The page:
The US and Chinese leaders have warned each other over Taiwan during a phone call that lasted more than two hours on Thursday, July 28.
US President, Joe Biden told his Chinese counterpart, Xi Jinping, that the US strongly opposed any unilateral moves by the Chinese military to change the status of the island.
Biden also added that US policy on Taiwan had not changed.
A read out by Beijing said Xi had told Biden to abide by the one-China principle, warning him that “whoever plays with fire will get burnt”.
During Thursday’s phone call, Biden and Xi also discussed arranging a possible face-to-face meeting, a senior Biden administration official said, describing the bilateral as “direct” and “honest”.
In a brief summary, the White House said it was part of efforts to “responsibly manage differences” and work together where “interests align”.
In a much longer read out of the call, Beijing said many of their interests did align. But it blamed the US for the deteriorating relationship, criticising the Biden administration’s view of China as a “primary rival” and Washington’s “most serious long-term challenge.”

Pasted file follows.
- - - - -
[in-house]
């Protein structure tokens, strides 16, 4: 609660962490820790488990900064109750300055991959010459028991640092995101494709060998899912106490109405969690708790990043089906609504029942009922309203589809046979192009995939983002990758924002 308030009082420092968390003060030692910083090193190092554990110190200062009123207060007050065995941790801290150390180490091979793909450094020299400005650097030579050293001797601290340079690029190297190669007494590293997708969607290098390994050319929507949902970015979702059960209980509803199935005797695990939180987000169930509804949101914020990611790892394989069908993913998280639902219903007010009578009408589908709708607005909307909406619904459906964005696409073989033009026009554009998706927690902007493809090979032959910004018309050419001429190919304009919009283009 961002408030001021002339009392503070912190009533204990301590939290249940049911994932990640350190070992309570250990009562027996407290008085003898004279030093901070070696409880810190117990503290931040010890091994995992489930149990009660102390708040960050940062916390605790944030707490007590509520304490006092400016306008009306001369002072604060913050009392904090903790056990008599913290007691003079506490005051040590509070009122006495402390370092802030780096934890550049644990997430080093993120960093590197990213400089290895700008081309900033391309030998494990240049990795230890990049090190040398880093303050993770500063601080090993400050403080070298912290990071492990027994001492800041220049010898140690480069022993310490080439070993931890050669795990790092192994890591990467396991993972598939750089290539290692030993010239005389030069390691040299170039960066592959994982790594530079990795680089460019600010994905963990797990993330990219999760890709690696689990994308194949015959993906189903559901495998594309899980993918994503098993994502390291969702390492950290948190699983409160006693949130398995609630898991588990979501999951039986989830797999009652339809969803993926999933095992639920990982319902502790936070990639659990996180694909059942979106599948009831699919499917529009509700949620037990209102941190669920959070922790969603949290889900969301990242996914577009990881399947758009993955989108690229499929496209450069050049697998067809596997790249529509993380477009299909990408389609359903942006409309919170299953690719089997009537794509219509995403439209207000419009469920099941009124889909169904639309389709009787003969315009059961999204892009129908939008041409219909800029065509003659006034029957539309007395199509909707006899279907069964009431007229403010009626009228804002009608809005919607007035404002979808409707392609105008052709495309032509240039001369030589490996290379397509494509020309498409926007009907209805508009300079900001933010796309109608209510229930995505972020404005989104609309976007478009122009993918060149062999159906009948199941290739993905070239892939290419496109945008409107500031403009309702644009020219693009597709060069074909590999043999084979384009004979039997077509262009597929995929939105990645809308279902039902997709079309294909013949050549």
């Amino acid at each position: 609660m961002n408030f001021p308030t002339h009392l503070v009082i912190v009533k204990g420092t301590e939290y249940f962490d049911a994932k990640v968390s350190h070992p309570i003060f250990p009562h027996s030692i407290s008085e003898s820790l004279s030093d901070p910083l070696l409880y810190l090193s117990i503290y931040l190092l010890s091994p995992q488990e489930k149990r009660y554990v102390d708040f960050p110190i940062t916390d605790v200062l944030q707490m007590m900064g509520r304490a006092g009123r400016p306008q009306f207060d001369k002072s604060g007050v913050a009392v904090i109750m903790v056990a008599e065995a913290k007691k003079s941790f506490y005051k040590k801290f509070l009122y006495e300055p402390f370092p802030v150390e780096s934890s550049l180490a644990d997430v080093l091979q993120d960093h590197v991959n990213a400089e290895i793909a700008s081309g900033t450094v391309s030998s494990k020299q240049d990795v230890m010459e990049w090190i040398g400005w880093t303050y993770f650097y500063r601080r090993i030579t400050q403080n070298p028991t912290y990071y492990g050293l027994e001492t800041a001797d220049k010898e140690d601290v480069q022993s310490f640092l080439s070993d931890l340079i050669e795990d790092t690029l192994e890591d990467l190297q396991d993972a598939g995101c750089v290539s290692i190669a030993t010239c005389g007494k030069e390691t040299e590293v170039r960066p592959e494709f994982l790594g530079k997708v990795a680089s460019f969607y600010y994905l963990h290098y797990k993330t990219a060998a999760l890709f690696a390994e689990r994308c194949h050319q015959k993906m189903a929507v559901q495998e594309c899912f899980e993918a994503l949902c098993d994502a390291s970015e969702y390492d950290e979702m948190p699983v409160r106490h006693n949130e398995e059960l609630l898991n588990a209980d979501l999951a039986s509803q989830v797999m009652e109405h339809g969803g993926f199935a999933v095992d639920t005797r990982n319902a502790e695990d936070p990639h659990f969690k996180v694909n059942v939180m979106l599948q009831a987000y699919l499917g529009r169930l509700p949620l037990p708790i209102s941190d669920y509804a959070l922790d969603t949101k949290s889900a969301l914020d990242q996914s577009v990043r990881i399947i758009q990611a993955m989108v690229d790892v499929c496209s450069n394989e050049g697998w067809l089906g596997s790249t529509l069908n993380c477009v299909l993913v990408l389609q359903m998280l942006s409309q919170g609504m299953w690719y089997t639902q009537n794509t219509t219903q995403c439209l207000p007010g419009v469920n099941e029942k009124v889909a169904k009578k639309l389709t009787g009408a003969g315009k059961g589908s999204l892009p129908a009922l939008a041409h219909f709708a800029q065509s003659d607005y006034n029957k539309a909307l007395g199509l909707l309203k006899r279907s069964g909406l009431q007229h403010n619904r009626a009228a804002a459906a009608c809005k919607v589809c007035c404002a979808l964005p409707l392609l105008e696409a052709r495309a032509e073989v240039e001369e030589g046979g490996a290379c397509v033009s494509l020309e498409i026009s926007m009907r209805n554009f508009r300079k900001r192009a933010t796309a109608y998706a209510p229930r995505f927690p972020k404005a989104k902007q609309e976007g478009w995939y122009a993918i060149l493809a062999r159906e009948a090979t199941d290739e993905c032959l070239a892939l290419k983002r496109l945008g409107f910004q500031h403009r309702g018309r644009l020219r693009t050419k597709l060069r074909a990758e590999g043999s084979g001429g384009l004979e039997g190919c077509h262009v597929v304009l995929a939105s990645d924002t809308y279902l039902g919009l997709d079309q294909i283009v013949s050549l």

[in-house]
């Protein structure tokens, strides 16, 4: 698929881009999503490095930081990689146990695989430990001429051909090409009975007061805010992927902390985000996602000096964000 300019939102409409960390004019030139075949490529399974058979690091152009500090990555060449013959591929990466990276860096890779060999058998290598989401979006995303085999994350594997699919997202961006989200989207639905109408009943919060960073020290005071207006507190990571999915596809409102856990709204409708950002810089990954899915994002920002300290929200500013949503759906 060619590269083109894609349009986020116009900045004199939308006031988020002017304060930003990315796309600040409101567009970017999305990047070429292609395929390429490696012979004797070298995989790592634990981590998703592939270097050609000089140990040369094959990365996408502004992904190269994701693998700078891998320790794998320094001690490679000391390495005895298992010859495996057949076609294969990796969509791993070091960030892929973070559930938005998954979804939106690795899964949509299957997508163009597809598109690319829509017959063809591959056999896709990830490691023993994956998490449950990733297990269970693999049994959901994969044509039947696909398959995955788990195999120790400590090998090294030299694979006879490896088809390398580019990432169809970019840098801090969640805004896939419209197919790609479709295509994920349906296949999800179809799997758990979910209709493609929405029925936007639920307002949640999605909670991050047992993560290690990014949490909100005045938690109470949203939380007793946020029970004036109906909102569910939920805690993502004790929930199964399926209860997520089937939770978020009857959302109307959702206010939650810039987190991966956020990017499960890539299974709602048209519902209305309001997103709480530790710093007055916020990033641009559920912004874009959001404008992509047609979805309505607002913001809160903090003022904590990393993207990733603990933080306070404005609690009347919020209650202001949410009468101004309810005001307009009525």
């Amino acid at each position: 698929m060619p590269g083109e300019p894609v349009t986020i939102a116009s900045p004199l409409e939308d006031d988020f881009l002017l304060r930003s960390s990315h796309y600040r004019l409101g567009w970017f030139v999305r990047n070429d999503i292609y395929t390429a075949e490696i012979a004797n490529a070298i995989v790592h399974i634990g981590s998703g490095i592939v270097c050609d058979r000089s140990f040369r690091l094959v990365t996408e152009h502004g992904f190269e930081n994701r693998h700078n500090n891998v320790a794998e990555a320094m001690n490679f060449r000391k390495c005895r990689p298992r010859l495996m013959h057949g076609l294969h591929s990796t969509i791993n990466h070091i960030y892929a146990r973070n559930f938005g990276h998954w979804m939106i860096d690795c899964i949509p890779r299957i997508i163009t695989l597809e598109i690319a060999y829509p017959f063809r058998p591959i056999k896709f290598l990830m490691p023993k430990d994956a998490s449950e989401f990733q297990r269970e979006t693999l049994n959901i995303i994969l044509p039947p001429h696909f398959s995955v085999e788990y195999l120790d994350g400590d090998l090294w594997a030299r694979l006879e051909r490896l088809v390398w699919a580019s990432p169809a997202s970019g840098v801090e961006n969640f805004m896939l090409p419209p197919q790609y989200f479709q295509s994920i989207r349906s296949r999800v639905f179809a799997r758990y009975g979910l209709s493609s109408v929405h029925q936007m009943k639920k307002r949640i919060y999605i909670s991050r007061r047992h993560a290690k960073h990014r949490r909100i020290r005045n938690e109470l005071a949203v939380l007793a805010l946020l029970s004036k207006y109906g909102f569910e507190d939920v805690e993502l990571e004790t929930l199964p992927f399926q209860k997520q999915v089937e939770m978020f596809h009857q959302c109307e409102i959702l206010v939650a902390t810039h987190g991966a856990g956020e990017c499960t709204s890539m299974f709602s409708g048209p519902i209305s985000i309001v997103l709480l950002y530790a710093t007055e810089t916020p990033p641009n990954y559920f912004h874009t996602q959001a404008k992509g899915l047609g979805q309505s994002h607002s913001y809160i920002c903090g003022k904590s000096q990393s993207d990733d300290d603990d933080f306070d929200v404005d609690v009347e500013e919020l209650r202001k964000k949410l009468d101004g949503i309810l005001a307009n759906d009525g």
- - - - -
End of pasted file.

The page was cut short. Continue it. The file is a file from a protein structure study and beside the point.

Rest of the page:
When Biden was US vice-president he hosted Xi during a visit to the US by the Chinese leader in 2015, but they have not met in person during Mr Biden’s presidency.
China sees Taiwan as a breakaway province that must become a part of the country – and has not ruled out the possible use of military force to achieve this.
Under the one-China policy, Washington does not recognize Taipei diplomatically. But the US does sell weapons to the democratically self-governed island so that it can defend itself.
Tensions over the issue have increased ahead of a rumoured plan for US House of Representatives Speaker Nancy Pelosi to visit Taiwan.
The state department says Pelosi has not announced any travel, but China has warned of “serious consequences” if she were to proceed with such a visit including the use of military force.
Last week, Biden told reporters “the military thinks it’s not a good idea”, but his White House has called Chinese rhetoric against any such trip “clearly unhelpful and not necessary”.
Pelosi, who is next in line to the presidency after the vice-president, would be the highest-ranking US politician to travel to Taiwan since 1997.